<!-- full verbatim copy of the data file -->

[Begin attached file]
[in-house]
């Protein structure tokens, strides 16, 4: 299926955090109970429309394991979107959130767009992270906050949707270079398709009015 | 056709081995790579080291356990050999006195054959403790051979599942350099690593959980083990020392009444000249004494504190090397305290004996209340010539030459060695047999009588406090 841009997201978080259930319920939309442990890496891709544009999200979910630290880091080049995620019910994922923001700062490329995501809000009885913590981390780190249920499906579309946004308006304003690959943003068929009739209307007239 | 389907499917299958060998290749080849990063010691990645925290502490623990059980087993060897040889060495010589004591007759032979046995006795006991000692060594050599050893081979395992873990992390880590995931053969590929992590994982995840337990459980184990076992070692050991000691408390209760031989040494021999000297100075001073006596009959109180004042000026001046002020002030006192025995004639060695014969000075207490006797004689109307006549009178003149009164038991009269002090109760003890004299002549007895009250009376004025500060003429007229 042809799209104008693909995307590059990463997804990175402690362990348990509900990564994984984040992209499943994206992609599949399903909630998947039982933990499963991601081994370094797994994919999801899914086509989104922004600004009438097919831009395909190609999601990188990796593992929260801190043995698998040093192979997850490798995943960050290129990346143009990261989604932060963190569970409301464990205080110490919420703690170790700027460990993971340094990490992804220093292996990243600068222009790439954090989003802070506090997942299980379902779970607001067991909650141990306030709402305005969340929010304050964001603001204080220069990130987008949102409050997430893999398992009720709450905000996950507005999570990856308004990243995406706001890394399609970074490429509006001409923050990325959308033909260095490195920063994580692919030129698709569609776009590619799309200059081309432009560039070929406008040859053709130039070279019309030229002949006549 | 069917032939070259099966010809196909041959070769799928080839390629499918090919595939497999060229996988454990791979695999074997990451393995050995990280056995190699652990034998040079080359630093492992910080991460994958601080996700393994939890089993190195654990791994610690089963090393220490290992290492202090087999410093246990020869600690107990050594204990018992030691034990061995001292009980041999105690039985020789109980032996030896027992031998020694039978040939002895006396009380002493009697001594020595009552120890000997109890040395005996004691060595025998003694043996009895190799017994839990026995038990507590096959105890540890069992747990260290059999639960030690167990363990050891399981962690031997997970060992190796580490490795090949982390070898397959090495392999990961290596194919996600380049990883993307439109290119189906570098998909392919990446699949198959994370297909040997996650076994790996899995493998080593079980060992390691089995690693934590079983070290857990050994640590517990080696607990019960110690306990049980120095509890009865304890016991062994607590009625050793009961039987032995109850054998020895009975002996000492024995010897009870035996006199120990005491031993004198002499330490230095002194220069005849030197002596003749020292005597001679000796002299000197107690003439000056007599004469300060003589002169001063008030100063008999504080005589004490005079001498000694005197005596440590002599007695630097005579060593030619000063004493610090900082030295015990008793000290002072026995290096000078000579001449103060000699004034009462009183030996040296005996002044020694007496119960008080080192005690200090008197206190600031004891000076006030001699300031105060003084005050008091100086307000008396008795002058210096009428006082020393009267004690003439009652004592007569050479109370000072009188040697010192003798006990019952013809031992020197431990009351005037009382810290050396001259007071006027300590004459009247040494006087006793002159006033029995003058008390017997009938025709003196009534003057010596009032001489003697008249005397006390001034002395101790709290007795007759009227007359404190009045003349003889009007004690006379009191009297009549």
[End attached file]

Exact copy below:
[in-house]
């Protein structure tokens, strides 16, 4: 299926955090109970429309394991979107959130767009992270906050949707270079398709009015 | 056709081995790579080291356990050999006195054959403790051979599942350099690593959980083990020392009444000249004494504190090397305290004996209340010539030459060695047999009588406090 841009997201978080259930319920939309442990890496891709544009999200979910630290880091080049995620019910994922923001700062490329995501809000009885913590981390780190249920499906579309946004308006304003690959943003068929009739209307007239 | 389907499917299958060998290749080849990063010691990645925290502490623990059980087993060897040889060495010589004591007759032979046995006795006991000692060594050599050893081979395992873990992390880590995931053969590929992590994982995840337990459980184990076992070692050991000691408390209760031989040494021999000297100075001073006596009959109180004042000026001046002020002030006192025995004639060695014969000075207490006797004689109307006549009178003149009164038991009269002090109760003890004299002549007895009250009376004025500060003429007229 042809799209104008693909995307590059990463997804990175402690362990348990509900990564994984984040992209499943994206992609599949399903909630998947039982933990499963991601081994370094797994994919999801899914086509989104922004600004009438097919831009395909190609999601990188990796593992929260801190043995698998040093192979997850490798995943960050290129990346143009990261989604932060963190569970409301464990205080110490919420703690170790700027460990993971340094990490992804220093292996990243600068222009790439954090989003802070506090997942299980379902779970607001067991909650141990306030709402305005969340929010304050964001603001204080220069990130987008949102409050997430893999398992009720709450905000996950507005999570990856308004990243995406706001890394399609970074490429509006001409923050990325959308033909260095490195920063994580692919030129698709569609776009590619799309200059081309432009560039070929406008040859053709130039070279019309030229002949006549 | 069917032939070259099966010809196909041959070769799928080839390629499918090919595939497999060229996988454990791979695999074997990451393995050995990280056995190699652990034998040079080359630093492992910080991460994958601080996700393994939890089993190195654990791994610690089963090393220490290992290492202090087999410093246990020869600690107990050594204990018992030691034990061995001292009980041999105690039985020789109980032996030896027992031998020694039978040939002895006396009380002493009697001594020595009552120890000997109890040395005996004691060595025998003694043996009895190799017994839990026995038990507590096959105890540890069992747990260290059999639960030690167990363990050891399981962690031997997970060992190796580490490795090949982390070898397959090495392999990961290596194919996600380049990883993307439109290119189906570098998909392919990446699949198959994370297909040997996650076994790996899995493998080593079980060992390691089995690693934590079983070290857990050994640590517990080696607990019960110690306990049980120095509890009865304890016991062994607590009625050793009961039987032995109850054998020895009975002996000492024995010897009870035996006199120990005491031993004198002499330490230095002194220069005849030197002596003749020292005597001679000796002299000197107690003439000056007599004469300060003589002169001063008030100063008999504080005589004490005079001498000694005197005596440590002599007695630097005579060593030619000063004493610090900082030295015990008793000290002072026995290096000078000579001449103060000699004034009462009183030996040296005996002044020694007496119960008080080192005690200090008197206190600031004891000076006030001699300031105060003084005050008091100086307000008396008795002058210096009428006082020393009267004690003439009652004592007569050479109370000072009188040697010192003798006990019952013809031992020197431990009351005037009382810290050396001259007071006027300590004459009247040494006087006793002159006033029995003058008390017997009938025709003196009534003057010596009032001489003697008249005397006390001034002395101790709290007795007759009227007359404190009045003349003889009007004690006379009191009297009549």